The state of the Pakistani educational system began to change and ultimately crumble after the 1980s. So-called reforms have dramatically changed Pakistan’s educational system, both from an economic and pedagogical perspective. There are clear signs that affordable quality education in Pakistan is under threat. Pakistan’s education system has fallen victim to neo-liberal globalization. Neo-liberalism has regarded educational institutes more as a commodity exchange and commercial body than as a sacrosanct academic institution or means of social and national integration.

It is generally accepted that the educational level of each country has a direct relationship with its development; as many people have access to education, the country has more opportunities to grow. Therefore Government has to spend an essential part of its budget on providing good educational levels for its people. With the help of the Government, the public institutions should promote access, affordability, and attainment in education, including higher education, by reining in costs, providing value for poor families, and preparing students with a high-quality education to succeed in their careers. The more hardworking students must be provided with a fair shot at pursuing higher education because education is not a luxury: it is an economic imperative that every hardworking and responsible student can afford.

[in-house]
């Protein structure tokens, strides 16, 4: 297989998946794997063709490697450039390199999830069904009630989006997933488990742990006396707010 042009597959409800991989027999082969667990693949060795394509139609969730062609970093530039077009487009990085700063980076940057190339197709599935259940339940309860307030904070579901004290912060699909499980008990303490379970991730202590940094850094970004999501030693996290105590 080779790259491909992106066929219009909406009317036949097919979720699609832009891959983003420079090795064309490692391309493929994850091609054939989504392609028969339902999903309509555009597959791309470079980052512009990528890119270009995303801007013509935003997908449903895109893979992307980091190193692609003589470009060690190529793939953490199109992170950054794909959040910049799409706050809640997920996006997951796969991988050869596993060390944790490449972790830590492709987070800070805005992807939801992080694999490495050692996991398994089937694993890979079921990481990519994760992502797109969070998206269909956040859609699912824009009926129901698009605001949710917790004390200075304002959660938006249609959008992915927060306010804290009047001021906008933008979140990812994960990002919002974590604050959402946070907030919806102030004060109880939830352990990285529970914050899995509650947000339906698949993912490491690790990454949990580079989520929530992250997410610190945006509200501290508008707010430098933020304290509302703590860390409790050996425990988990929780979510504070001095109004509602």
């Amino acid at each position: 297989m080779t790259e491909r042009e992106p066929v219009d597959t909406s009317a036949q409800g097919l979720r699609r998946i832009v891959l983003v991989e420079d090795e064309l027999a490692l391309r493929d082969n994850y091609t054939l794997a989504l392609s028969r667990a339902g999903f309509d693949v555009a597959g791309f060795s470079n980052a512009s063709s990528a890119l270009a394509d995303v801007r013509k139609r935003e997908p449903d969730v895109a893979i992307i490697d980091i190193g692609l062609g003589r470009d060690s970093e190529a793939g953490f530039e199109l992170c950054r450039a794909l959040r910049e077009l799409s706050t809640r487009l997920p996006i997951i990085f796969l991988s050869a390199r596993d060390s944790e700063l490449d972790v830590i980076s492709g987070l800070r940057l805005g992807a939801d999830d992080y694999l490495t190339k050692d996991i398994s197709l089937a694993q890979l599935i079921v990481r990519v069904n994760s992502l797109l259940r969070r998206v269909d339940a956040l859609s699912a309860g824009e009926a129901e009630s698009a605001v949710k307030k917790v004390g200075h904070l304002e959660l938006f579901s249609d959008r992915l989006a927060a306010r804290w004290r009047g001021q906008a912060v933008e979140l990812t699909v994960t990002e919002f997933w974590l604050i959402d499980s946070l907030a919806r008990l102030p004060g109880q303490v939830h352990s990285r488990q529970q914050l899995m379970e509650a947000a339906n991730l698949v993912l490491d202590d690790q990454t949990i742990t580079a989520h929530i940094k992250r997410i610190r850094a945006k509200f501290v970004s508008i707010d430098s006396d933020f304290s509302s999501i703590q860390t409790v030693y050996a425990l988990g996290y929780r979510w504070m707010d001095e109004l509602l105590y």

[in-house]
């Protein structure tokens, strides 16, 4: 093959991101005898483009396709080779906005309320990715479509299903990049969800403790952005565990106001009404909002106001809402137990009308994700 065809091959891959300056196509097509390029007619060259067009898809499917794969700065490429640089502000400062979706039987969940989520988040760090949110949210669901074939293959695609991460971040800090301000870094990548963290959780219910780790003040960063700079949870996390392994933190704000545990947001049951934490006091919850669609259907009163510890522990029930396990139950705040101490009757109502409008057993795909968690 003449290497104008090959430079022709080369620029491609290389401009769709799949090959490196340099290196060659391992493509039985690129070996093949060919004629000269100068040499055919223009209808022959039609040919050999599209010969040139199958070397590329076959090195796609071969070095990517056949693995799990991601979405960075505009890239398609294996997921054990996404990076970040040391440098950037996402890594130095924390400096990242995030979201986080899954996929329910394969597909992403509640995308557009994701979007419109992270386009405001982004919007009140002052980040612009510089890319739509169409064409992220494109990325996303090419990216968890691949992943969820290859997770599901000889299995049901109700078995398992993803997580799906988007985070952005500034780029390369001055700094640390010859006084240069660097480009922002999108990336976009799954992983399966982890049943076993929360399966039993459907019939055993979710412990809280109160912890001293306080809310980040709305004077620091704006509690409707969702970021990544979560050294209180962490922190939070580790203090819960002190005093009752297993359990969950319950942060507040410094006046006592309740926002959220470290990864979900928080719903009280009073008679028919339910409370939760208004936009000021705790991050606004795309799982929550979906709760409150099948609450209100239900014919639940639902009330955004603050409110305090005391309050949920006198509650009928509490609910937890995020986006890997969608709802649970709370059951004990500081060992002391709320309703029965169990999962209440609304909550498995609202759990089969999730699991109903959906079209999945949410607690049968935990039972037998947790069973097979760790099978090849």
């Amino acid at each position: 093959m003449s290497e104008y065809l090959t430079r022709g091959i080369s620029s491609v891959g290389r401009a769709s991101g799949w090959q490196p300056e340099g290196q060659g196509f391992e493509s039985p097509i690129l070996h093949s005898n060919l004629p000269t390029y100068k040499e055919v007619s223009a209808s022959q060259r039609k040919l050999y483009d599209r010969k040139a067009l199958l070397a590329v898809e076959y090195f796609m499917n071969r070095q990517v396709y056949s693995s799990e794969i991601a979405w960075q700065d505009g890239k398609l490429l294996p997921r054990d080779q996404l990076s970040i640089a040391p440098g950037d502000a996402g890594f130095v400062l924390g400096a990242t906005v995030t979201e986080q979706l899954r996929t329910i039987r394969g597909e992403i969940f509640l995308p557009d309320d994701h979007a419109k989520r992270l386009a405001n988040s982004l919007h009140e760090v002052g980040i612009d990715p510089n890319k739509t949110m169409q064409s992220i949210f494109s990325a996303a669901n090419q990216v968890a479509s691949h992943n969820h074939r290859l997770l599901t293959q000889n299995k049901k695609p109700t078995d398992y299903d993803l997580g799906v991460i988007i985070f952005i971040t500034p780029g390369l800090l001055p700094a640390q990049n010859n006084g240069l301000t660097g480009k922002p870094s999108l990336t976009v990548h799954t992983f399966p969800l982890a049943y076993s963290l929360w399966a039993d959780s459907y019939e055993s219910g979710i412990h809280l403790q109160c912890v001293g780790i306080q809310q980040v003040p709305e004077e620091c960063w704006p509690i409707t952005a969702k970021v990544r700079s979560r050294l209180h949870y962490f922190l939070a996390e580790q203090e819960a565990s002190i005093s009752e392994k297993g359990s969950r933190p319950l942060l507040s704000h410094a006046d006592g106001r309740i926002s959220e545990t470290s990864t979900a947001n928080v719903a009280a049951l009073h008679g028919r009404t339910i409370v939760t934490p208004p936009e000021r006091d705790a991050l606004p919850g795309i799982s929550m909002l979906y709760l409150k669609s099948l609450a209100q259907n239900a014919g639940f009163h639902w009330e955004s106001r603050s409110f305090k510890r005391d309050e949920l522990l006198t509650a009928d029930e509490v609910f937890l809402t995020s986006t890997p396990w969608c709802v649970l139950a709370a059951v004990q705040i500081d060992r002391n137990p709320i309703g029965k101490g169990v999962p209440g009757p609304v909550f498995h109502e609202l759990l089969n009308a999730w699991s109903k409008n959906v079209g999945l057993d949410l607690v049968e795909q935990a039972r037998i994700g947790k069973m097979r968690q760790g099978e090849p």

Today, the educational system is formulated only to meet the Government’s demands to meet the neo-liberal agenda. Political leaders have been able to get away with these changes. The quality of education is going down, students are feeling the pressure to get the grades, and teachers are left to deal with the ambiguity and the uncertainty of how to achieve the objectives and standards set by the state. This has had negative consequences on the educational system in Pakistan, which are impacting students, teachers, and communities. Our educationists and the Government have done nothing to upgrade the quality of Pakistan’s education system.